It was heartening to learn that Marciano A. Paynor Jr. has been appointed director general of APEC 2015. No one could be more knowledgeable and better prepared with the intricacies of hosting a major international event. Paynor has been involved in every APEC meeting since its inception. He has been chief of protocol and head of the Presidential Protocol Office during which he oversaw multiple state visits (both incoming and outgoing). He is a model foreign service officer, non-partisan and committed to the nation, regardless who is the president.
President Aquino’s decision to appoint Paynor seems to be a turning point, in what had previously been his tendency to go to his nuclear political family (those who were with him in his presidential campaign slog – classmates, those who served during President Corazon Aquino’s tenure, gun club friends, and Liberal Party supporters). This is of course par for the course among our presidents to reward their supporters with appointments in government. In the case of President Aquino, however, much of this bias was motivated to a great extent by his deep mistrust of anyone outside this immediate circle, and in the case of those who were associated with his predecessor, Gloria Arroyo, with great distaste even if they were competent and honest. Three years into his term, to his chagrin, he is finding out that some of his appointees have either been proven incompetent or whose integrity have come into question. Although known to be fiercely loyal to his friends, the President it seems has come to realize that he has to look beyond this immediate circle and bring in people with proven competence. In the case of Paynor, who served both Presidents Ramos and Arroyo, this may seem an indication of that pivot.
The Office of the President and its inexorable demands has historically compelled American presidents to do as I just described. For example, newly elected Harry Truman and Herbert Hoover, one of his predecessors, had no love for each other. Yet, it was Truman who sought him out to head the effort to rebuild war-torn Europe and to help reorganize the operating structure of the president’s office. They later became close personal friends. John F. Kennedy disliked Dwight Eisenhower intensely and often referred to him with unflattering names as “asshole” and “old fart”. But when the Bay of Pigs disaster happened, he called on Eisenhower to defend him and which the latter duly did. The former Speaker of the House Newt Gingrich (a Republican) and Bill Clinton (a Democrat) fiercely opposed each other. Clinton even accused Gingrich of trying to run him out of DC. Yet when push came to shove, the two were able to compartmentalize their differences and worked out a compromise to pass very important legislation for the sake of the nation.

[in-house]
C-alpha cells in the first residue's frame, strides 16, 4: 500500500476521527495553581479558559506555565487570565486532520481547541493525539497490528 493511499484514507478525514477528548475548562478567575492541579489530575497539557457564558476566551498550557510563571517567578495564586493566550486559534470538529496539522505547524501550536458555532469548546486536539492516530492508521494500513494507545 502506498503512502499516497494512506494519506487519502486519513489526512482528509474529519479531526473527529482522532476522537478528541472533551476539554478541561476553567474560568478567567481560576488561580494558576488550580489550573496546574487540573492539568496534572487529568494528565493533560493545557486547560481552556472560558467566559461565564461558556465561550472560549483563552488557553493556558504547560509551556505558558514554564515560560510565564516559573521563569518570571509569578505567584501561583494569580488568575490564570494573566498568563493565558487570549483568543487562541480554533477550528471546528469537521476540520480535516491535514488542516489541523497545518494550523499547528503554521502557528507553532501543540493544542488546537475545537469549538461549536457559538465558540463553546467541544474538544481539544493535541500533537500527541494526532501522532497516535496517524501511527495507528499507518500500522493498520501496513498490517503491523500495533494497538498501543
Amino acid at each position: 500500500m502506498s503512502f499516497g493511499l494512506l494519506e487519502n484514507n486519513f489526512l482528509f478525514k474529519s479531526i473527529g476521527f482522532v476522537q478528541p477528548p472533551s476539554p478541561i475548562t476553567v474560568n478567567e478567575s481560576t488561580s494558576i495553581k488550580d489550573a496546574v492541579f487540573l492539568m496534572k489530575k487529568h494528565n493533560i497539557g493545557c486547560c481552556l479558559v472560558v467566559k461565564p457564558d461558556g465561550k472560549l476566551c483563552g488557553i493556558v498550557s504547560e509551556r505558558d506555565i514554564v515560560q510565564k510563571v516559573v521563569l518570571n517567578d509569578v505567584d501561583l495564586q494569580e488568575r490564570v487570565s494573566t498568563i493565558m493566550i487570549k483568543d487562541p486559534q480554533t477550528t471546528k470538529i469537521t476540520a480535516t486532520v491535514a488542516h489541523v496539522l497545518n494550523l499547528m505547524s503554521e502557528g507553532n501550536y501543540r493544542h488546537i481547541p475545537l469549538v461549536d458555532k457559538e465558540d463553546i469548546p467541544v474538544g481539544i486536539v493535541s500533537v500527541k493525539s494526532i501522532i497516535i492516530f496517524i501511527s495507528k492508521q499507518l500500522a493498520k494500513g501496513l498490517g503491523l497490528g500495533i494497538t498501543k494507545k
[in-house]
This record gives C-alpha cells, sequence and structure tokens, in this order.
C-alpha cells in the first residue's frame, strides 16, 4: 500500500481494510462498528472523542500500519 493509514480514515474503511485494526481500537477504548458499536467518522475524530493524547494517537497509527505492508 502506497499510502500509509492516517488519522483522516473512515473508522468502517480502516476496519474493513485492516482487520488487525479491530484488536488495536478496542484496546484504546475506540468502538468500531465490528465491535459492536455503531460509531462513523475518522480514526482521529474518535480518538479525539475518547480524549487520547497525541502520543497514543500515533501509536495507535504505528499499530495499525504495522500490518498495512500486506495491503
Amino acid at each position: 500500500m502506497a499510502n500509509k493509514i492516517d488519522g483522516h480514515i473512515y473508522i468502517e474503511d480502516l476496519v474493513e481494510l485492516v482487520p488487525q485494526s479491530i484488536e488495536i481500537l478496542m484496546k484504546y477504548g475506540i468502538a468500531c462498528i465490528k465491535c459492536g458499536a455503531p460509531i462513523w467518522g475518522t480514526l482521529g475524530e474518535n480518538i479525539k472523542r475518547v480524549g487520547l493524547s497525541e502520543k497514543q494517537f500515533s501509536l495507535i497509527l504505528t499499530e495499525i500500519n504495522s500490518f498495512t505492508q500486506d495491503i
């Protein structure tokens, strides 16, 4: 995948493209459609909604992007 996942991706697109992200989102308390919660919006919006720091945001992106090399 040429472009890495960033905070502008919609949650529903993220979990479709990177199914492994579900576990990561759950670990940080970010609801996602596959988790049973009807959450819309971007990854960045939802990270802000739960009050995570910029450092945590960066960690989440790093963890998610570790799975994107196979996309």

George W. Bush, during a luncheon he hosted for all former presidents, told President Obama: “We want you to succeed….we care deeply for our country…all of us who have served in this office understand that the office transcends the individual.”
I believe President Aquino’s experience mid-term in his tenure has given him a more sober view of the demands of the presidency and the need to bring in diverse view points and tap outsiders. Hopefully, this may even compel him to seek the advice and support of former President Fidel V. Ramos, who did serve the President’s mother and was eventually anointed, her successor. FVR’s experience in Mindanao could be of great value to the nation in the aftermath of the Zamboanga affair. During the recent bouts of the crisis with Hong Kong and Taiwan, two cultures where face is as important as the substance, he could have played a role in mending fences.
In my humble opinion, if President Aquino does seek the counsel of others (not necessarily aligned with him) with great experience and integrity in helping address other issues and challenges, his term will be viewed in history as one of growing into the presidency with maturity and statesmanship.
Business ( Article MRec ), pagematch: 1, sectionmatch: 1
Old legal saying
When I was in law school, a professor “with tongue in cheek” told us: “ If the facts are against you, cite the law and if both the facts and law are against you, pound the table and shout like hell”….and I might add blame someone else. I would suggest that saying seems to be the mode in our legislature these days.
Levity aside, the PDAF scandal which I previously categorized as the “tip of the iceberg” continues to unfold in mind-blowing proportions. Allow me to restate what I said in my last column: “We must make sure that the President takes the lead on this. If he does, then we must support him in every way possible. Much is expected of him, because the people universally perceive that he is a sincere and honest public servant. His successful performance will prove that there is a “daang matuwid”.
Regrettably, the more recent revelation of the alleged DAP utilization for the Corona impeachment has become the main concern of the nation. Many fear that it may seriously compromise the integrity of the President.